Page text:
A prayerful minister says her country is passing through a “spiritual birth canal”
My Egyptian friend Nadia*, who was raised in a Christian family in Cairo, has been glued to Twitter, television and various blogs since violent demonstrations erupted in her country two weeks ago. But she is also praying—and asking the Christian community in the United States to join her.
“For the church in Egypt, it feels like we are going through a spiritual birth canal,” Nadia told me in an interview this week.
If you want to avoid becoming an old wineskin, make sure to keep these five hindrances out of your life.
I got some funny looks 11 years ago when I told people that I planned to be ordained in a mainline Pentecostal denomination. Most of my friends were supportive when I explained that I made this decision because I was looking for accountability and spiritual mentors. But critics told me I was aligning myself with “an old wineskin.” In their opinion, any church group that is more than 30 years old has outlived its usefulness and become a religious fossil.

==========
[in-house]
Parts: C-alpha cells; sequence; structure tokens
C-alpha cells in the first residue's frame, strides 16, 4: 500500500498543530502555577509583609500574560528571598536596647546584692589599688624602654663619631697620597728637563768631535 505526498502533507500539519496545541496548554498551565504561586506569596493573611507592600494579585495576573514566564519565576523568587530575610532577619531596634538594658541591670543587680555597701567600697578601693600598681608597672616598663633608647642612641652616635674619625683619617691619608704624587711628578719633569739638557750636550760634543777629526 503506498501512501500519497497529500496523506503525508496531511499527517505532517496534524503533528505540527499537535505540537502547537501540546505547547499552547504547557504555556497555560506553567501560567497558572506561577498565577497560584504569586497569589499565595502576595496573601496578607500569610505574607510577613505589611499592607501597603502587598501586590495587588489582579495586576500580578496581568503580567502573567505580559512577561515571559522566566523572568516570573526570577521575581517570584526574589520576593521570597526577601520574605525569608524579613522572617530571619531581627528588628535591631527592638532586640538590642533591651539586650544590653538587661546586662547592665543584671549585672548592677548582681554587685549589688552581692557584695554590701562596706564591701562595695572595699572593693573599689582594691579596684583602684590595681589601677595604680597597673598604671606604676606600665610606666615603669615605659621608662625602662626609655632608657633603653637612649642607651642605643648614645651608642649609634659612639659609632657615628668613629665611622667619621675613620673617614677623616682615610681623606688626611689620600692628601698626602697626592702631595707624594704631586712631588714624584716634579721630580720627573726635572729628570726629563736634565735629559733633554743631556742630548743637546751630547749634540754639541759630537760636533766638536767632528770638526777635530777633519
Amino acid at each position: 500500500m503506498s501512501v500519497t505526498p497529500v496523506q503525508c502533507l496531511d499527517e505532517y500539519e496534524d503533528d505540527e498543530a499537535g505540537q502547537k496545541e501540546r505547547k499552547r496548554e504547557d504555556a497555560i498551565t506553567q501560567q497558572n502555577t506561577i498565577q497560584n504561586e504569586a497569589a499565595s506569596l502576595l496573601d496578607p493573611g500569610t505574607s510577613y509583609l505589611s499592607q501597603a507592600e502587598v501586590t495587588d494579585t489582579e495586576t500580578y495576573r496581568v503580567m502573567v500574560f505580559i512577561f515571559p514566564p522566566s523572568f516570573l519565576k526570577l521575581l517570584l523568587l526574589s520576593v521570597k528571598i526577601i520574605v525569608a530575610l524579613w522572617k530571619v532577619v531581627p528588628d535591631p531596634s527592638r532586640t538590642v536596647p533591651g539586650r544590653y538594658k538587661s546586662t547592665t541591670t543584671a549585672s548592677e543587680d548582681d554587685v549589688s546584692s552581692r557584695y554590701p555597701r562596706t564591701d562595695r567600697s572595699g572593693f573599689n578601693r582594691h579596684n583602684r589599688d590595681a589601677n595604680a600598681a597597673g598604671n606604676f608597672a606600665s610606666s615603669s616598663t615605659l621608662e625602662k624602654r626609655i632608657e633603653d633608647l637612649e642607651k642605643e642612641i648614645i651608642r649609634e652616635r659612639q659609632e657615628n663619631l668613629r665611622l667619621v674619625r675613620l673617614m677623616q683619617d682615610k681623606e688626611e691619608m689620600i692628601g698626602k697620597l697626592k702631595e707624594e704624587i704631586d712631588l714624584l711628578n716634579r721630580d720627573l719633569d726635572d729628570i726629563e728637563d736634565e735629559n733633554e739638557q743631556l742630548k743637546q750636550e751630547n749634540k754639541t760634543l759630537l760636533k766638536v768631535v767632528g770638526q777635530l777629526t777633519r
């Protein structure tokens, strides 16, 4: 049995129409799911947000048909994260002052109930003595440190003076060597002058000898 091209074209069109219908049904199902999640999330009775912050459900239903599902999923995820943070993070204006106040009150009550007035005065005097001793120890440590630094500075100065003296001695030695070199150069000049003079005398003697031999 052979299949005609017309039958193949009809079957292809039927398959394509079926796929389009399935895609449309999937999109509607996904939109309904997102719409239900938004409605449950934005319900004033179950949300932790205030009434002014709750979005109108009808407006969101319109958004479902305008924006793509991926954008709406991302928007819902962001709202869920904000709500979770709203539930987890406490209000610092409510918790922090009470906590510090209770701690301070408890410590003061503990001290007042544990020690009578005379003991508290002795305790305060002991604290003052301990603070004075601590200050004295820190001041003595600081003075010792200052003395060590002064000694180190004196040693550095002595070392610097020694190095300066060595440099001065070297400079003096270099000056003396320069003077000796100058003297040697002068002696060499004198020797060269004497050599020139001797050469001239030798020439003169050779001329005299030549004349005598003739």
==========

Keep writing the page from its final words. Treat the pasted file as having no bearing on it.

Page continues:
I chose to reject the fossil argument—mainly because (1) I know God has the power to renew His people no matter how old their group is, and (2) even young organizations can become religious and ineffective, regardless of how trendy and culturally relevant they pretend to be.
Normally my yard does not crunch when I walk in it. So I got curious in November when I started hearing a distinctive crunching sound everywhere I went. I discovered that the oaks in Florida were producing an abundant crop of acorns—up to four times the normal amount, in fact. Acorns were everywhere—covering sidewalks, driveways and parking lots, filling gutters, and rolling around inside the chassis of my car.